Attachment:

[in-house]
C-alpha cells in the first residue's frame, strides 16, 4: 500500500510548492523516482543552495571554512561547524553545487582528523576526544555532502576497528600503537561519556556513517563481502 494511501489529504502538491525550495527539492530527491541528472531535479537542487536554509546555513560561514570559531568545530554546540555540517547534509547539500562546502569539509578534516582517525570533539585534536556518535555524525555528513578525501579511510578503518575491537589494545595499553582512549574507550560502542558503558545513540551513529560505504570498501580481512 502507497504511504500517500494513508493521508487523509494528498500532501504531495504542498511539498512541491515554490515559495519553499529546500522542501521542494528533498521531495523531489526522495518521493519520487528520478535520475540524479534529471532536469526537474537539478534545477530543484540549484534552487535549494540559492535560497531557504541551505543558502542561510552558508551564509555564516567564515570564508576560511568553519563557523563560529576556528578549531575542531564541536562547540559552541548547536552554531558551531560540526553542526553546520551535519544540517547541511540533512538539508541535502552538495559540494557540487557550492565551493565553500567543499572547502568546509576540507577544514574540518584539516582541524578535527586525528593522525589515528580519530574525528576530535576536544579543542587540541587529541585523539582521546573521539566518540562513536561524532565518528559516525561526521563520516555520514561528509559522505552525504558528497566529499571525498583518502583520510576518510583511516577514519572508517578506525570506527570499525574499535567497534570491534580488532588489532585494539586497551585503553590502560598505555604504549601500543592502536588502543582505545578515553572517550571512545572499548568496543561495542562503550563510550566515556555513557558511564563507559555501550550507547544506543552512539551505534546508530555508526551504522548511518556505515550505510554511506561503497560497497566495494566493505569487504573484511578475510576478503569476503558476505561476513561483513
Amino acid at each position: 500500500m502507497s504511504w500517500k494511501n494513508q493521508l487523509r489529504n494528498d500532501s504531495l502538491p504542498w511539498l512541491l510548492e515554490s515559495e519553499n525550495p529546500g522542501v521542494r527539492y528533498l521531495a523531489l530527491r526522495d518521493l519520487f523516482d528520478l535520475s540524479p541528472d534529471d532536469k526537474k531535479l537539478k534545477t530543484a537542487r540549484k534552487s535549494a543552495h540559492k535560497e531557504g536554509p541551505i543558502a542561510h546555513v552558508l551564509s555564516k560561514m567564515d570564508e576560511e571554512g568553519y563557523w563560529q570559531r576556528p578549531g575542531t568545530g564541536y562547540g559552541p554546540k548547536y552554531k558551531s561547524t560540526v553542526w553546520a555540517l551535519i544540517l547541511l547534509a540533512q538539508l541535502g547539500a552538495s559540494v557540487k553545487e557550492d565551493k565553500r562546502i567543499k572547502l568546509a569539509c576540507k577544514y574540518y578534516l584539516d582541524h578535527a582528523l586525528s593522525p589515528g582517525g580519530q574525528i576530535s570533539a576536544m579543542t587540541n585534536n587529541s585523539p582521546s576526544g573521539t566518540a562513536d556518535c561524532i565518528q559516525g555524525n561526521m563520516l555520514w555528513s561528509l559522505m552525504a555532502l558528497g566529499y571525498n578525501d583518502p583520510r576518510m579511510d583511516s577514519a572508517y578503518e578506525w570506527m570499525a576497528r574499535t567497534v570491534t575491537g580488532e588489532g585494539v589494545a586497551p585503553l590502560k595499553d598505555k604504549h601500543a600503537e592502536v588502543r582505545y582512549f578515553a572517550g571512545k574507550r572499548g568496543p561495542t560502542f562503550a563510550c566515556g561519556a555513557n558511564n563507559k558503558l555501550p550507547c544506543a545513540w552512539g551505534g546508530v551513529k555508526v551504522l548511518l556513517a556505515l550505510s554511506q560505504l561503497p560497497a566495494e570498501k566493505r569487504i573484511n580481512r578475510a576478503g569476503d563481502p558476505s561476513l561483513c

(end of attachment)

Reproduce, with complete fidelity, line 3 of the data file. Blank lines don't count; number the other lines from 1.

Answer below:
Amino acid at each position: 500500500m502507497s504511504w500517500k494511501n494513508q493521508l487523509r489529504n494528498d500532501s504531495l502538491p504542498w511539498l512541491l510548492e515554490s515559495e519553499n525550495p529546500g522542501v521542494r527539492y528533498l521531495a523531489l530527491r526522495d518521493l519520487f523516482d528520478l535520475s540524479p541528472d534529471d532536469k526537474k531535479l537539478k534545477t530543484a537542487r540549484k534552487s535549494a543552495h540559492k535560497e531557504g536554509p541551505i543558502a542561510h546555513v552558508l551564509s555564516k560561514m567564515d570564508e576560511e571554512g568553519y563557523w563560529q570559531r576556528p578549531g575542531t568545530g564541536y562547540g559552541p554546540k548547536y552554531k558551531s561547524t560540526v553542526w553546520a555540517l551535519i544540517l547541511l547534509a540533512q538539508l541535502g547539500a552538495s559540494v557540487k553545487e557550492d565551493k565553500r562546502i567543499k572547502l568546509a569539509c576540507k577544514y574540518y578534516l584539516d582541524h578535527a582528523l586525528s593522525p589515528g582517525g580519530q574525528i576530535s570533539a576536544m579543542t587540541n585534536n587529541s585523539p582521546s576526544g573521539t566518540a562513536d556518535c561524532i565518528q559516525g555524525n561526521m563520516l555520514w555528513s561528509l559522505m552525504a555532502l558528497g566529499y571525498n578525501d583518502p583520510r576518510m579511510d583511516s577514519a572508517y578503518e578506525w570506527m570499525a576497528r574499535t567497534v570491534t575491537g580488532e588489532g585494539v589494545a586497551p585503553l590502560k595499553d598505555k604504549h601500543a600503537e592502536v588502543r582505545y582512549f578515553a572517550g571512545k574507550r572499548g568496543p561495542t560502542f562503550a563510550c566515556g561519556a555513557n558511564n563507559k558503558l555501550p550507547c544506543a545513540w552512539g551505534g546508530v551513529k555508526v551504522l548511518l556513517a556505515l550505510s554511506q560505504l561503497p560497497a566495494e570498501k566493505r569487504i573484511n580481512r578475510a576478503g569476503d563481502p558476505s561476513l561483513c